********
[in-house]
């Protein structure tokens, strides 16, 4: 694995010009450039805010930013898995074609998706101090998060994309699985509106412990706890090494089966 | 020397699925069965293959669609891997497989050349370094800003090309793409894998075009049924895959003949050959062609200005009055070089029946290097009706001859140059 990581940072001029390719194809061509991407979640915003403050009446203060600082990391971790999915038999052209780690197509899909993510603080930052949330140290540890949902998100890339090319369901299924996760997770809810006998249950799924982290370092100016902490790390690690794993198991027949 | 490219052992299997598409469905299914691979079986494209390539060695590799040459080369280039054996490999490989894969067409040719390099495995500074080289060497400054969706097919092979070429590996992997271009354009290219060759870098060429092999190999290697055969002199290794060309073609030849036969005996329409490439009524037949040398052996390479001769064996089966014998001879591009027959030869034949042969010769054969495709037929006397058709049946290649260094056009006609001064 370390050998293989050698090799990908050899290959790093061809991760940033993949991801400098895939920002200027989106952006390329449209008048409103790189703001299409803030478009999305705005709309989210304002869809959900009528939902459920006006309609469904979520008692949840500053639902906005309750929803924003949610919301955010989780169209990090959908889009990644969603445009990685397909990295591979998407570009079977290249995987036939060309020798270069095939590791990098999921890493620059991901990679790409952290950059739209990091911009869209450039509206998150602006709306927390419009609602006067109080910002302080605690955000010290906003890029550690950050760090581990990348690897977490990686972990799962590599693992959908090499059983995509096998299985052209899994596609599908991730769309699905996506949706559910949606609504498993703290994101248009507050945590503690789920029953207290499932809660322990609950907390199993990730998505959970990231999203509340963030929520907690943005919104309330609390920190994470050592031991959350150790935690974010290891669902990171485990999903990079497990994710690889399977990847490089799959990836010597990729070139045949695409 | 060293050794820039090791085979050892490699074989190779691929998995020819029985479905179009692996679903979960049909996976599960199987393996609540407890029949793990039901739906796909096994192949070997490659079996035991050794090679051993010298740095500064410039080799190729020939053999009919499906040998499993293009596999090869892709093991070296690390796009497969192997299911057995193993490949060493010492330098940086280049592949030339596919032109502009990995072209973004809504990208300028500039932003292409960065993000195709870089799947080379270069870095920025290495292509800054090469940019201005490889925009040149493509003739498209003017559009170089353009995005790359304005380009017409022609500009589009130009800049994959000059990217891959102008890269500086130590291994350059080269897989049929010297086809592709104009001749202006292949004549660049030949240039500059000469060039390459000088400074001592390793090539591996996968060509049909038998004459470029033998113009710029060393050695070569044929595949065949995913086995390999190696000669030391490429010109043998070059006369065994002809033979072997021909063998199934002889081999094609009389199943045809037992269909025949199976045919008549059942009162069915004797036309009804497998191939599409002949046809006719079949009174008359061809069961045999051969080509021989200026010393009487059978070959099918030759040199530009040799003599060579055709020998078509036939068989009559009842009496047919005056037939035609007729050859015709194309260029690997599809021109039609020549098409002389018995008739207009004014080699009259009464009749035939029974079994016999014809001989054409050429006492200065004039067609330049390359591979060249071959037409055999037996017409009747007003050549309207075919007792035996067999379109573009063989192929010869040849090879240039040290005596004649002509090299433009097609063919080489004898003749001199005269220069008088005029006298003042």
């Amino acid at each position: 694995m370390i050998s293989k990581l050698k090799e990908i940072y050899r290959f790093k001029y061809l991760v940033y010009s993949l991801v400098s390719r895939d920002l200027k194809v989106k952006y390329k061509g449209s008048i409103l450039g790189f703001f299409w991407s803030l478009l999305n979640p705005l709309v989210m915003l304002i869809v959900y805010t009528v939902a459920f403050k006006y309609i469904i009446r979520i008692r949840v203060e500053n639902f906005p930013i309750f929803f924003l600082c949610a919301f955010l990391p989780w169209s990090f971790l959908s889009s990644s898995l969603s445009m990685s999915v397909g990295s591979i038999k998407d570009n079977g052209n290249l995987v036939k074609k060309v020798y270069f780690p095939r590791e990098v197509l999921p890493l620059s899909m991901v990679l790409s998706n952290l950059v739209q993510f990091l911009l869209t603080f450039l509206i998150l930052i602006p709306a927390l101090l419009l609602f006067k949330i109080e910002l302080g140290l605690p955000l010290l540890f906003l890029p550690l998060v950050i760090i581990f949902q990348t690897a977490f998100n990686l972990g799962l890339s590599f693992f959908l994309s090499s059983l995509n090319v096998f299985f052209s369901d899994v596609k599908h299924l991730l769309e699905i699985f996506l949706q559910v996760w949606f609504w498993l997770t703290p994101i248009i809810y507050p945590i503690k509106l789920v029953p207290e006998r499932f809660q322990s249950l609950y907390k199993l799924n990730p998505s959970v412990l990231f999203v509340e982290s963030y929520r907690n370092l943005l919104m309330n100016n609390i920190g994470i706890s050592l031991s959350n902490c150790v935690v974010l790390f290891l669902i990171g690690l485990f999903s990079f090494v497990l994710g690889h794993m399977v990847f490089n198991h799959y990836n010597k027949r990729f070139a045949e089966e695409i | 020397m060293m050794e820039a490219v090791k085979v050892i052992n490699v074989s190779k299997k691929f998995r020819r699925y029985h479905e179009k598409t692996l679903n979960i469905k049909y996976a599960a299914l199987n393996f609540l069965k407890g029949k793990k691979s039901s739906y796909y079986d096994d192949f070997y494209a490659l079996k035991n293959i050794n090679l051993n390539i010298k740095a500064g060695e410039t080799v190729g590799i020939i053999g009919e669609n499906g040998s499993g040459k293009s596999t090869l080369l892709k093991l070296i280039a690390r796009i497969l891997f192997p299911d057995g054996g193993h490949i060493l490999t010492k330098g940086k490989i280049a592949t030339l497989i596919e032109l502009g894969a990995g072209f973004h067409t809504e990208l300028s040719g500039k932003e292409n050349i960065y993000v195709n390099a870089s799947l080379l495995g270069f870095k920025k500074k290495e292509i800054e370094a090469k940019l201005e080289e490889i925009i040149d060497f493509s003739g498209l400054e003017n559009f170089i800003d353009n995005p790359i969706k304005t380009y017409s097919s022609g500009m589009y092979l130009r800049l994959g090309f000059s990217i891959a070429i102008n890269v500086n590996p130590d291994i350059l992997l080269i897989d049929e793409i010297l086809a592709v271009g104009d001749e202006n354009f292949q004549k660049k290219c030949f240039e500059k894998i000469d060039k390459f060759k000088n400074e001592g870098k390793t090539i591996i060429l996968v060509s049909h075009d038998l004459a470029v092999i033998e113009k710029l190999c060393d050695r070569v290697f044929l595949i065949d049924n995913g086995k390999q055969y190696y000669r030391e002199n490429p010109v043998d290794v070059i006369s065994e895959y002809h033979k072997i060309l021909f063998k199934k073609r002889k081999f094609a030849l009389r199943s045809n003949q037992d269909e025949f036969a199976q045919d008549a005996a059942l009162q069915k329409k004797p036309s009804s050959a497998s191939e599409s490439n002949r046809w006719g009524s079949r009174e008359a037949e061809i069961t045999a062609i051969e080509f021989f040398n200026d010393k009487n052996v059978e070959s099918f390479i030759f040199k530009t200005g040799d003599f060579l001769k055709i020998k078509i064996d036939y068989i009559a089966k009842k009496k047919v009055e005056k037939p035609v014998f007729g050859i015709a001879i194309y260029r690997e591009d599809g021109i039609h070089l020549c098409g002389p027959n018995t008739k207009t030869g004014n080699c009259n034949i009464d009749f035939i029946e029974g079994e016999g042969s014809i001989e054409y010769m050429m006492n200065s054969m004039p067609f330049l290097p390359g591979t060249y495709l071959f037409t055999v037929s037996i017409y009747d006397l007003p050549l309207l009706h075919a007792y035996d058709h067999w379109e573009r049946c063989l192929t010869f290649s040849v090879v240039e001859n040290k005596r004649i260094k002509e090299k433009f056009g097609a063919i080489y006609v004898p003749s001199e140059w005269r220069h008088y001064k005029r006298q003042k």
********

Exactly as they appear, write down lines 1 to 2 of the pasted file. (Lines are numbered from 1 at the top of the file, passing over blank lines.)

[in-house]
């Protein structure tokens, strides 16, 4: 694995010009450039805010930013898995074609998706101090998060994309699985509106412990706890090494089966 | 020397699925069965293959669609891997497989050349370094800003090309793409894998075009049924895959003949050959062609200005009055070089029946290097009706001859140059 990581940072001029390719194809061509991407979640915003403050009446203060600082990391971790999915038999052209780690197509899909993510603080930052949330140290540890949902998100890339090319369901299924996760997770809810006998249950799924982290370092100016902490790390690690794993198991027949 | 490219052992299997598409469905299914691979079986494209390539060695590799040459080369280039054996490999490989894969067409040719390099495995500074080289060497400054969706097919092979070429590996992997271009354009290219060759870098060429092999190999290697055969002199290794060309073609030849036969005996329409490439009524037949040398052996390479001769064996089966014998001879591009027959030869034949042969010769054969495709037929006397058709049946290649260094056009006609001064 370390050998293989050698090799990908050899290959790093061809991760940033993949991801400098895939920002200027989106952006390329449209008048409103790189703001299409803030478009999305705005709309989210304002869809959900009528939902459920006006309609469904979520008692949840500053639902906005309750929803924003949610919301955010989780169209990090959908889009990644969603445009990685397909990295591979998407570009079977290249995987036939060309020798270069095939590791990098999921890493620059991901990679790409952290950059739209990091911009869209450039509206998150602006709306927390419009609602006067109080910002302080605690955000010290906003890029550690950050760090581990990348690897977490990686972990799962590599693992959908090499059983995509096998299985052209899994596609599908991730769309699905996506949706559910949606609504498993703290994101248009507050945590503690789920029953207290499932809660322990609950907390199993990730998505959970990231999203509340963030929520907690943005919104309330609390920190994470050592031991959350150790935690974010290891669902990171485990999903990079497990994710690889399977990847490089799959990836010597990729070139045949695409 | 060293050794820039090791085979050892490699074989190779691929998995020819029985479905179009692996679903979960049909996976599960199987393996609540407890029949793990039901739906796909096994192949070997490659079996035991050794090679051993010298740095500064410039080799190729020939053999009919499906040998499993293009596999090869892709093991070296690390796009497969192997299911057995193993490949060493010492330098940086280049592949030339596919032109502009990995072209973004809504990208300028500039932003292409960065993000195709870089799947080379270069870095920025290495292509800054090469940019201005490889925009040149493509003739498209003017559009170089353009995005790359304005380009017409022609500009589009130009800049994959000059990217891959102008890269500086130590291994350059080269897989049929010297086809592709104009001749202006292949004549660049030949240039500059000469060039390459000088400074001592390793090539591996996968060509049909038998004459470029033998113009710029060393050695070569044929595949065949995913086995390999190696000669030391490429010109043998070059006369065994002809033979072997021909063998199934002889081999094609009389199943045809037992269909025949199976045919008549059942009162069915004797036309009804497998191939599409002949046809006719079949009174008359061809069961045999051969080509021989200026010393009487059978070959099918030759040199530009040799003599060579055709020998078509036939068989009559009842009496047919005056037939035609007729050859015709194309260029690997599809021109039609020549098409002389018995008739207009004014080699009259009464009749035939029974079994016999014809001989054409050429006492200065004039067609330049390359591979060249071959037409055999037996017409009747007003050549309207075919007792035996067999379109573009063989192929010869040849090879240039040290005596004649002509090299433009097609063919080489004898003749001199005269220069008088005029006298003042």